Of course, it turns out that there are some pretty good reasons high explosives are illegal, and it's not that the American government hates seeing freedom in the skies. Webb's barn-based fireworks operation ended in catastrophe in May of 1983, when it exploded, as fireworks are designed to do, taking a not-insignificant amount of the state of Tennessee with it.
Witnesses reported seeing a mushroom cloud from as far as 20 miles from the farm. If this were a cartoon, this is where onlookers would gather to watch a free fireworks show. Unfortunately, this was real life, which means that it started raining body parts instead. Eleven people were inside the barn when it erupted, and 10 of them were killed instantly. And by "killed," we mean something closer to "obliterated." Corpses actually fell from the sky and through the roofs of houses hundreds of feet away.
IT'S RAININ' MEN! HALLELU-- no no, that's too dark.
Twenty people in nine states were indicted in what has become known as the largest illegal fireworks operation in American history. But hey, if you're going to be a murderous idiot, might as well be the best.
For almost as long as the concept of insurance has existed, there has been insurance fraud. If someone is willing to pay you cash money in the event that your house burns down, what's stopping you from burning your own shitty house down and using the windfall to buy enough whiskey to make you forget that you don't even have a shitty house anymore?
Such was the reasoning of lovers Bob Leonard and Monserrate Shirley, who decided to burn Shirley's house down in November 2012. But Leonard and Shirley didn't do anything by half measures. Instead of a simple fire, they enacted a scheme to practically erase their house from the fabric of reality.
After two previous attempts, Leonard became frustrated that arson was harder than he'd assumed, and decided to go full Michael Bay on it. After sending Shirley, her daughter, and their cat out of the house for the weekend, he coated the rooms in gasoline and filled the whole house up with natural gas. Then he put a canister in the microwave to make a spark -- a trick he learned from every Van Damme movie we've ever seen.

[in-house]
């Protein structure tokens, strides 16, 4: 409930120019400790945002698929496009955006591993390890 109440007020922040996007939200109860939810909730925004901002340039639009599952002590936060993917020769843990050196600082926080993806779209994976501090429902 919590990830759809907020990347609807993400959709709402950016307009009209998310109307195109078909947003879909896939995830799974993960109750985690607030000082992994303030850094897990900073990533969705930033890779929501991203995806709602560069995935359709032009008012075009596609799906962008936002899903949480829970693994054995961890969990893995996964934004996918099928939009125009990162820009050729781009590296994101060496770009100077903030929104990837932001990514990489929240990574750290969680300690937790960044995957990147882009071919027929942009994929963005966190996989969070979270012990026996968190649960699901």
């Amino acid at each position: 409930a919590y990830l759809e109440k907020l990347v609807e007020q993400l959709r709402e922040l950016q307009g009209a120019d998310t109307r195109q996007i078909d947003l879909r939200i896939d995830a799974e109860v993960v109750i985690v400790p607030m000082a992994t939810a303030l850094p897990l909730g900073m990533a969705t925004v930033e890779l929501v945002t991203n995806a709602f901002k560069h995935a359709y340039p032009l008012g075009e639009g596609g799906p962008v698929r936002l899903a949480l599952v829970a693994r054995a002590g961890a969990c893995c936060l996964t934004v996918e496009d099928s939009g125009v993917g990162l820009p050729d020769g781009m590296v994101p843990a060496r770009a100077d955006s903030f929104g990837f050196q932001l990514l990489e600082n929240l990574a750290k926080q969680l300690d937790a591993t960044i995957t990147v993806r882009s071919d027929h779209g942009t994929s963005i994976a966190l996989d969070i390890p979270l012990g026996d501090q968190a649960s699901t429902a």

"It's also where I got the hairstyle ideas from, too."
Not only did Leonard's absurd overkill scheme succeed in destroying the house, but it also either damaged or destroyed 80 other houses in the neighborhood. Two people were killed -- which, though tragic, is a miraculously low number, considering the scale of the catastrophe. The damage caused by the explosion was around $4.4 million, which is considerably more than the $300,000 payout Leonard and Shirley had expected to make from the insurance. And they didn't even get that, because they're both in prison as hard as they can possibly be. It turns out that arson investigators are big Van Damme fans, too.
Demetris Christofias, then-president of Cyprus, stumbled into a great political boon in 2009, when Cypriot authorities confiscated a ship transporting an apocalyptic load of illegal munitions from Iran to Syria. By helping put a dent in the international arms trade, tiny Cyprus reminded the world that it existed, and that it was totally helping. Unfortunately, Cyprus now had no idea what to do with the tons of seized gunpowder and explosives, so they stored them in a field outside a naval base. Yes, seriously. Just "in a field." As in, out in the open.
Did we mention the field was right next to a power plant?
Eli Shany / Wiki Commons
They left a large smoldering hole only surpassed by the one in their brains.
After almost three years of baking in the open sun, the shipload of explosives did what explosives are designed to do. The result was, as described by Commerce Minister Antonis Paschalides, a "tragedy of Biblical dimensions." The blast killed 12 people and wounded 62 others. Trees were flattened for miles around. Houses in a nearby village had their roofs ripped off and their windows smashed. Nearby farmers recounted their tractors being thrown into the air. And, of course, the power plant (which someone had stupidly built right next to a field, the maniacs) was crippled, cutting off electricity to most of the country.
IDE Technologies ltd / Wiki Commons
Crippling power plants due to off-the-charts stupidity is only funny when Homer Simpson does it.
It later came out that the Cypriot government rejected offers to collect and store the hazardous material from the U.S., Germany, and Britain. The president's excuse was that it was a politically delicate matter, and they didn't want to piss off Syria. So they chucked high explosives in a field for three years. We appreciate sensitive international relations and all, but if nobody will take your collection of live antique grenades, that doesn't mean your only option is to store them in the oven.
Micky McMichaelson occasionally writes moderately funny things on the internet. You can read more of them here.
Zoroastrianism used to be one of the biggest religions in the world, but their idea of heaven had a slight twist on it: To get there you'd have to cross a bridge, sometimes rickety, sometimes wide and sturdy. If you fell off, you'd go to the House of Lies for eternity. Fun! Not terrifying at all! This month, Jack, Dan, and Michael, along with comedians Casey Jane Ellison and Ramin Nazer discuss their favorite afterlife scenarios from movies, sci-fi, and lesser-known religions. Get your tickets here, and we'll see you on the other side of the bridge!
For more people who maybe should've definitely thought twice, check out 6 Stupid Bets That People Won As Insanely As Possible and The 5 Most Disastrous Marketing Failures Of All Time.